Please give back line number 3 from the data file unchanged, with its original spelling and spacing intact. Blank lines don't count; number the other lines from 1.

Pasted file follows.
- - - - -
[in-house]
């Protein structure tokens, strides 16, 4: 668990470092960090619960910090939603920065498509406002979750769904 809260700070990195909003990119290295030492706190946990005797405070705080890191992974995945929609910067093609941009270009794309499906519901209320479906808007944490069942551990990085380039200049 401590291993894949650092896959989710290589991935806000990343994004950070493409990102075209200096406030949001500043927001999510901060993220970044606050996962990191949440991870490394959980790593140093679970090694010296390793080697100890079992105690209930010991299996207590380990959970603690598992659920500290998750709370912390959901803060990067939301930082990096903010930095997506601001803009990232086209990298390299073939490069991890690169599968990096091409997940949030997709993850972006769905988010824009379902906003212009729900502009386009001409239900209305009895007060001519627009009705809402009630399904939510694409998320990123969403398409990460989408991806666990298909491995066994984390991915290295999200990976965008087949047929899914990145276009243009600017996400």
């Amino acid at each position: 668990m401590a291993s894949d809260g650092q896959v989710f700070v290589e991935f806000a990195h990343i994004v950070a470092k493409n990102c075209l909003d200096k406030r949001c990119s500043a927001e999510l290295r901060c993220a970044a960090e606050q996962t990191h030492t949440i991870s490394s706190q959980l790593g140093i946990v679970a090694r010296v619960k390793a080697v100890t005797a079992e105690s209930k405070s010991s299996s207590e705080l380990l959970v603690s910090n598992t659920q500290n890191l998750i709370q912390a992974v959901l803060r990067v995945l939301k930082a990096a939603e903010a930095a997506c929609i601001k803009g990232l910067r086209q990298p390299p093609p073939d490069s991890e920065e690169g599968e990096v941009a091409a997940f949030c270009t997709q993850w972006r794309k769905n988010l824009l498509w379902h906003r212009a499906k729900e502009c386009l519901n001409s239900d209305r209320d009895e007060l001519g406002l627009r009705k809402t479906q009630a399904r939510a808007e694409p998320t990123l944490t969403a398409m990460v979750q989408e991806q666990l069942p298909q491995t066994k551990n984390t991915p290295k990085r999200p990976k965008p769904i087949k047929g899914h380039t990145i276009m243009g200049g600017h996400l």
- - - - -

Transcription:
């Amino acid at each position: 668990m401590a291993s894949d809260g650092q896959v989710f700070v290589e991935f806000a990195h990343i994004v950070a470092k493409n990102c075209l909003d200096k406030r949001c990119s500043a927001e999510l290295r901060c993220a970044a960090e606050q996962t990191h030492t949440i991870s490394s706190q959980l790593g140093i946990v679970a090694r010296v619960k390793a080697v100890t005797a079992e105690s209930k405070s010991s299996s207590e705080l380990l959970v603690s910090n598992t659920q500290n890191l998750i709370q912390a992974v959901l803060r990067v995945l939301k930082a990096a939603e903010a930095a997506c929609i601001k803009g990232l910067r086209q990298p390299p093609p073939d490069s991890e920065e690169g599968e990096v941009a091409a997940f949030c270009t997709q993850w972006r794309k769905n988010l824009l498509w379902h906003r212009a499906k729900e502009c386009l519901n001409s239900d209305r209320d009895e007060l001519g406002l627009r009705k809402t479906q009630a399904r939510a808007e694409p998320t990123l944490t969403a398409m990460v979750q989408e991806q666990l069942p298909q491995t066994k551990n984390t991915p290295k990085r999200p990976k965008p769904i087949k047929g899914h380039t990145i276009m243009g200049g600017h996400l």